<p>Just getting a club office, taking an instrument for years, or going on a trip doesn't really count for that much when it comes to top college admissions. Going above and beyond what most people do -- and accomplishing these things through your own creativity and hard work (not through your parents' buying opportunities for you) is what helps ECs stand out to admission officers at top colleges.

NSM's list is provided by someone working as an alum interviewer for an Ivy and with first-hand experience seeing who gets in and who doesn't. What is your background to claim it is wrong? </p>

<p>While I am not affiliated with any Ivy League school, I think achieving 2 of the types of things on the list is well within the reach of many motivated students. If you think this is "extreme", we'll probably have to agree to disagree.</p>

<p>higher band would looked at as better if it was more competitive to get into and required a more talented musician to be in
attach a resume and explain them more in depth and maybe write your essay on one of them and how they have influenced you or something</p>

<p>Mikemac, I have seen Eagle Scout totally ignored. The impressiveness of "first place city-wide award" depends on the org giving the award, the competitiveness for it and the review process. Spending time abroad in comm svc is an activity of kids who can pay for it- one doesn't always know who found it or paid for it. And if it's an isolated effort, it can less impressive, depending. Founding a comm svc group is not necessarily indicative of the effort or impact, for a variety of reasons. It all has to be taken in context and that includes whe whole pattern of what the kid did.</p>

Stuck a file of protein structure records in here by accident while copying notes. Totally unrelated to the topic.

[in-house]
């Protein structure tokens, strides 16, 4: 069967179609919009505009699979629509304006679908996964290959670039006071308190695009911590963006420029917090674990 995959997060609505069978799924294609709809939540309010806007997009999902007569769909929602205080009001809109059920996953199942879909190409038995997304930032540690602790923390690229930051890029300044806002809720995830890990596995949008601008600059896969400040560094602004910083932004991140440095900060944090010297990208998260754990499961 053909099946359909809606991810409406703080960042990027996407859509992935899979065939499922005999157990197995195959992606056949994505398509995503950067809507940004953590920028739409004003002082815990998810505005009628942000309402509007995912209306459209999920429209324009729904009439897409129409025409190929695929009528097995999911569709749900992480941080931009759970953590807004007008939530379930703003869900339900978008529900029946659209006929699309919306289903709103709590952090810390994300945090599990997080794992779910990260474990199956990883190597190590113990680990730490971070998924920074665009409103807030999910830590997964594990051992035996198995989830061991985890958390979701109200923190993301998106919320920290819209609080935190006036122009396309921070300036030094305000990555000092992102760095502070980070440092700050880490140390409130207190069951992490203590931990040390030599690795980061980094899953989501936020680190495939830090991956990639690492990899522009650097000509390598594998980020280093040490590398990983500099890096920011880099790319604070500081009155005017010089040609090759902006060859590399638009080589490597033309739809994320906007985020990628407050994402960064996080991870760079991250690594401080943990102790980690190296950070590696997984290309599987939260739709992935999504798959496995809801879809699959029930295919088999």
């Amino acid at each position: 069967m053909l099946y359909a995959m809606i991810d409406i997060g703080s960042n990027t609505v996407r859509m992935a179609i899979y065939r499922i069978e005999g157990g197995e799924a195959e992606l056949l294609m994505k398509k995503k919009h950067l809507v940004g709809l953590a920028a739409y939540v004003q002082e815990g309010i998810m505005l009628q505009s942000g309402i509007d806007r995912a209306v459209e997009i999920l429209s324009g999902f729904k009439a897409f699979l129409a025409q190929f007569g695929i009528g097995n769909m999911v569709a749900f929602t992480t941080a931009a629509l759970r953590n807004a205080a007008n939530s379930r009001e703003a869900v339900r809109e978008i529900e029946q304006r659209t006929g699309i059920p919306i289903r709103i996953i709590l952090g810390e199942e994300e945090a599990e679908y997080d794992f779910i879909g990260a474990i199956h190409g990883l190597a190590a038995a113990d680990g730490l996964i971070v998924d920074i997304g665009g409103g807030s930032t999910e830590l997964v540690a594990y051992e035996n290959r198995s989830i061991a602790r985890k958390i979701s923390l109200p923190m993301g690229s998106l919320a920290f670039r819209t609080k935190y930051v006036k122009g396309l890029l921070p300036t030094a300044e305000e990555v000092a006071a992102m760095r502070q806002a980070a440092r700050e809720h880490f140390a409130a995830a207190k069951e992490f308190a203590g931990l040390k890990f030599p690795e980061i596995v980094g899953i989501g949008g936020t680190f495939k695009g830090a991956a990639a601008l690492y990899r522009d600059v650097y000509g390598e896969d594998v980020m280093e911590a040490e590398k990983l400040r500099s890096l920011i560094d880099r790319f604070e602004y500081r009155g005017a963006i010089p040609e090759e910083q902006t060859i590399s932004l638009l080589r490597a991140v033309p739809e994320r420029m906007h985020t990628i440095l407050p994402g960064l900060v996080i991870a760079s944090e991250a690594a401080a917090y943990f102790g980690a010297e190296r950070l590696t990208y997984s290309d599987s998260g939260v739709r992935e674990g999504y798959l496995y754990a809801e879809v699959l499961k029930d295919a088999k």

<p>She also lists Carnegie Hall (which can be rented for performances.) Research publ in a national journal- very rare and if the kid's family is obviously involved (eg, Mom is the lead researcher,) well, again, you view the context. Pres of a national student org, top individual scorer in the nation in an activity like Junior Classical League or Mu Alpha Theta-- maybe these are not extreme, but they are rare. How many kids can be top scorer?</p>

<p>So, first time I saw the full list, I was concerned it sends the bulk of the bright, high-achieving kids the wrong message. Admisisons involves a holistic review, with many reviewers possible for each app- which allows for multiple perspectives.</p>

<p>Most Ivies claim interviews are "considered" but not "important" or "very important." (But, certainly, they can be read and can round out the picture of the kid.) I am employed by an Ivy, in several capacities, one of which is closer to the process.</p>

<p>I know plenty of kids who got into HYP from my school, and very few of them had any ECs as good as the ones on NSM's list.</p>

<p>thanks for all the comments! but back to my original more specific EC questions, if they can be answered,
-whether high band will be seen as better than low band (and high band requires more skill to be admitted to), but also, how adcoms are made aware of ECs.
-and the same situation as band, but with athletics(varsity running/multiple varsity letters/possibly captain senior year) how would they know i'm on varsity ect.?</p>